Use of !! in C language

Hello,

I was browsing through the libraries and found the shift functions where a !! is used.

digitalWrite(dataPin, !!(val & (1 << i)));
else
digitalWrite(dataPin, !!(val & (1 << (7 - i))));

Now, from what I understand it flips the value twice, but I’d like to know if this is perhaps only an oversight or if there is a reason for this to be used.

Anyone?

It converts an integer to a boolean. More specifically any non-zero value is changed to 1.

You’ll notice that in boolean expressions zero means false and non-zero means true, but the
symbol “true” is defined to be 1. Thus if you want to rely on a truth value being a member of
the set {0, 1} you can use ! operator twice to enforce this.

! maps zero to true (ie 1) and anything else to zero.

Note that in the example the results where bit masks so not just in the set {0, 1}.

Consider for example:

  switch (truthvalue)
  {
  case false:
    break ;
  case true:
    break ;
  }

which you might expect to have complete coverage. In fact you’d be wise to go:

  switch (!!truthvalue)
  {
  case false:
    break ;
  case true:
    break ;
  }

I think it's an attempt to conform to sending HIGH to digitalWrite() where HIGH==1. But I think it's misguided, since digitalWrite will accept any non-zero value to produce a high level on the output pin.

aarg:
I think it’s an attempt to conform to sending HIGH to digitalWrite() where HIGH==1. But I think it’s misguided, since digitalWrite will accept any non-zero value to produce a high level on the output pin.

That is true for the current implementation, but in theory that might change.

The use of !! is just like MarkT states a way to enforce the values to the range {0,1} in C-style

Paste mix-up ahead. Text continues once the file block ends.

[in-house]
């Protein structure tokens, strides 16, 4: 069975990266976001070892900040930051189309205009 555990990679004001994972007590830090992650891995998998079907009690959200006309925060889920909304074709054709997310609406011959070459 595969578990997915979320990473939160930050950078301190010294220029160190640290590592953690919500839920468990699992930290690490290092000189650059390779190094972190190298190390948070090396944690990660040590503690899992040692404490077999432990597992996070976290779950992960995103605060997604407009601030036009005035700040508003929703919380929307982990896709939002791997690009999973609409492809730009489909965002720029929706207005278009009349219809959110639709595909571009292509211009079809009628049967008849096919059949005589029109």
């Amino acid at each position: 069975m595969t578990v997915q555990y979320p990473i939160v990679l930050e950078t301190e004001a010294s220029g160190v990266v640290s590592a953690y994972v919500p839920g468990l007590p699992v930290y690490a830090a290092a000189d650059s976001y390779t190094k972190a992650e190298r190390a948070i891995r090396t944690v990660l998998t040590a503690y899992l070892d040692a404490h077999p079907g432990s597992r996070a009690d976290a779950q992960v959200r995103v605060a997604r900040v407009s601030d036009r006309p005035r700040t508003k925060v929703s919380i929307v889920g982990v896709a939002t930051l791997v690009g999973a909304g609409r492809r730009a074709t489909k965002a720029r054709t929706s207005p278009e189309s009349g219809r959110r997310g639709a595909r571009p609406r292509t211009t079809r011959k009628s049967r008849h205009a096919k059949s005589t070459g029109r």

alternative code would be

digitalWrite(dataPin, ? (val & (1 << i)) HIGH : LOW );
else
digitalWrite(dataPin, ? (val & (1 << (7 - i))) HIGH : LOW);

The ? a : x: y; notation is C construct for if a the x else y;

Rob, the question is not just what it does, but why it was done.

By the way, I like your implementation better, even though it is more verbose.

robtillaart:
That is true for the current implementation, but in theory that might change.

The use of !! is just like MarkT states a way to enforce the values to the range {0,1} in C-style

alternative code would be

digitalWrite(dataPin, ? (val & (1 << i)) HIGH : LOW );
else
digitalWrite(dataPin, ? (val & (1 << (7 - i))) HIGH : LOW);

The ? a : x: y; notation is C construct for if a the x else y;

condition ? true_value : false_value

digitalWrite(dataPin, (val & (1 << i)) ? HIGH : LOW );

A simple example that shows what those lines are doing:

void setup(void) {
int i;
char val=0x06;
char final;

  Serial.begin(9600);
  for (i=0; i<8; i++) {
    Serial.print(i);
    Serial.print(" - ");
    
    final = val & (1 << i);
    Serial.print(final, HEX);
    final = !final;